Freedom of expression Copyright Trademark rights Privacy Fair competition National security Ethics Private property Children protection
Restrictions on taking/using photos Laws, administrative rules, doctrines, common law, etc Vary from country to country Change over time Legal requirements Liabilities Missed opportunities Ethics How the world sees you as an ethical being Opinions vary widely Personal choices
2. Has the copyright expired? Life author + 50 y 70 y Public domain Joint works Special rules
Boyd & Evans Joint work Sisters, 2004 Man and the Menagerie, 2004
Permission required if you use subtantial part Substantial part = important, essential, distinct part of the work How much + quality of what is used Depends on the circumstances ! 3. Do you use a substantial part?
René Magritte Belgian surrealist painter 1898-1967 The Son of Man Fictitious example
Taking photo = reproducing Making print, photocopying, scanning Making collage from several works Adding artistic elements to a work Displaying to public (exhibiting photo, selling postcards, posting on website, etc) 4. Do you do an act which the copyright owner has the exclusive right?
Vary from country to country Depends of facts and circumstances Take into account: –Amount of work used –Nature of work used –Nature of your use –Effect of your use on the potential market for the work 5. Does an exception apply? In some countries: Specific reference in law In some countries: Fair use
Taking photos of buildings In most countries: Buildings may be freely reproduced in pictorial form and then made available to the public Houses, office buildings, churches, garden pavilions Not: monuments But: Separable artistic elements associated with buildings may be protected
801 Tower, The Architects Collaborative, Los Angeles Batman Defeats Claims of Building Copyright Infringement …
Taking photos of copyright works in public places In most countries: no permission needed to photograph artistic works located in public places BUT: –Exception only to certain types of works –Only if displayed in public –Only if permanently displayed in public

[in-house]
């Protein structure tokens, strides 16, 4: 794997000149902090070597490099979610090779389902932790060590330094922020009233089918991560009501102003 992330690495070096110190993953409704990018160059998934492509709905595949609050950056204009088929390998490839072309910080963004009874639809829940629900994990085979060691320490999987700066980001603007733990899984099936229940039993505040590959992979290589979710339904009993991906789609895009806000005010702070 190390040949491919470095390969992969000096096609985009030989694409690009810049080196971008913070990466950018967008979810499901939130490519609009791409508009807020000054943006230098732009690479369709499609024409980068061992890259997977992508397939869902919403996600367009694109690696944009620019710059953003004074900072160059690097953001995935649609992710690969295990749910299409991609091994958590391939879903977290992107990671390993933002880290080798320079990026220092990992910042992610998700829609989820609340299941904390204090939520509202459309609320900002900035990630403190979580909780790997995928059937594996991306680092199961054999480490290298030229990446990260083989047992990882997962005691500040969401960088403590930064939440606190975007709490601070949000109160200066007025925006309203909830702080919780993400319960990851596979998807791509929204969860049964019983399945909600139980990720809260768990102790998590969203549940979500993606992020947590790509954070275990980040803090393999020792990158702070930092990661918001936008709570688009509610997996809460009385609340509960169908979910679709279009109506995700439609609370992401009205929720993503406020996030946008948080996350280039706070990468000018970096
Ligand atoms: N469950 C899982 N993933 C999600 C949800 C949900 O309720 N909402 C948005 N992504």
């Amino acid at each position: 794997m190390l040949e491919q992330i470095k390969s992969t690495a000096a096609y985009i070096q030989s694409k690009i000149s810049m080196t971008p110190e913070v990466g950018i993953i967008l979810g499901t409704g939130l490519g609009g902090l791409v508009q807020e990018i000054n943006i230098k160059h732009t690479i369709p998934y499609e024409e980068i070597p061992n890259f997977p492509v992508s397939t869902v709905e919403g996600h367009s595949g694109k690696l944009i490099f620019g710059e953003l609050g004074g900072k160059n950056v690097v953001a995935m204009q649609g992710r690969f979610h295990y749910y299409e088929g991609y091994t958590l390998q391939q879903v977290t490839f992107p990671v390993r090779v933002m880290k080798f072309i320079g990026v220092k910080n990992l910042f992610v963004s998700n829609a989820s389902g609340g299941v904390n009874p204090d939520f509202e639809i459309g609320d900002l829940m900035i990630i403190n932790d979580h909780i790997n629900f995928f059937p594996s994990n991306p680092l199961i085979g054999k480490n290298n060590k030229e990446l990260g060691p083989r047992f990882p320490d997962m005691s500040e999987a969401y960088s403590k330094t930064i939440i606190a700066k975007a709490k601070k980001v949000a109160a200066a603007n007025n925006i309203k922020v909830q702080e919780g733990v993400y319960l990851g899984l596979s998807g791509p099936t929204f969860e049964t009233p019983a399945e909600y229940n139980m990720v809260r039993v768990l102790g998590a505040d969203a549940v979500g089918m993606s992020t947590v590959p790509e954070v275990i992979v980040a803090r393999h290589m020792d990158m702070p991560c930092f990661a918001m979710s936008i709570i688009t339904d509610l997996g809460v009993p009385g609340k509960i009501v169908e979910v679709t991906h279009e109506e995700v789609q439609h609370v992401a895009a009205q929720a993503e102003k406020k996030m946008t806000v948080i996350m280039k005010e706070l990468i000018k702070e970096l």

Exception 3 2005 Archibald Prize The 2005 Archibald Prize has been won by John Olsen for his painting Self portrait Janus Faced. The Archibald Prize is now in its 84th year and Olsen received a prize of $35,000 for his win. John Olsens artist statement about his Archibald self portrait comes in the form of a poem, which he wrote this year: … http://www.cultureandrecreation.gov.au/articles/archibald/ The Archibald Prize - Australia's premier portraiture award John Olson, Self portrait Janus Faced
Taking photos to accompany news reports, reviews, critiques Use in news report on TV, media articles, etc. Use for book which reviews the works Obligation to identify name of author + title of work
Exception 4 Taking photos for private use Jeff Koon, Puppy, Bilbao
Taking photos for private use In most countries: private use of images is legal and doesnt require permission, regardless of what copyright it is Use it to decorate your house, show to friends, put in photo album, etc
From whom do you need permission? Copyright owner creator commissioner employer Owner of the work If transfer of copyright Govern- ment
Do you need to identify the author? Moral rights –Paternity right Even if use allowed under exception You or your client: when exposing to the public
Can you make changes? Moral rights –Right of integrity Changes that would damage the honor or reputation of the author –Digital manipulation of others works within your photo Use in context that would damage the honor or reputation of the author –Che Guevarra
Fictitious example Advertising agent gets license from photographer to use photo for Nike ad. Digitally manipulates photo (mouth)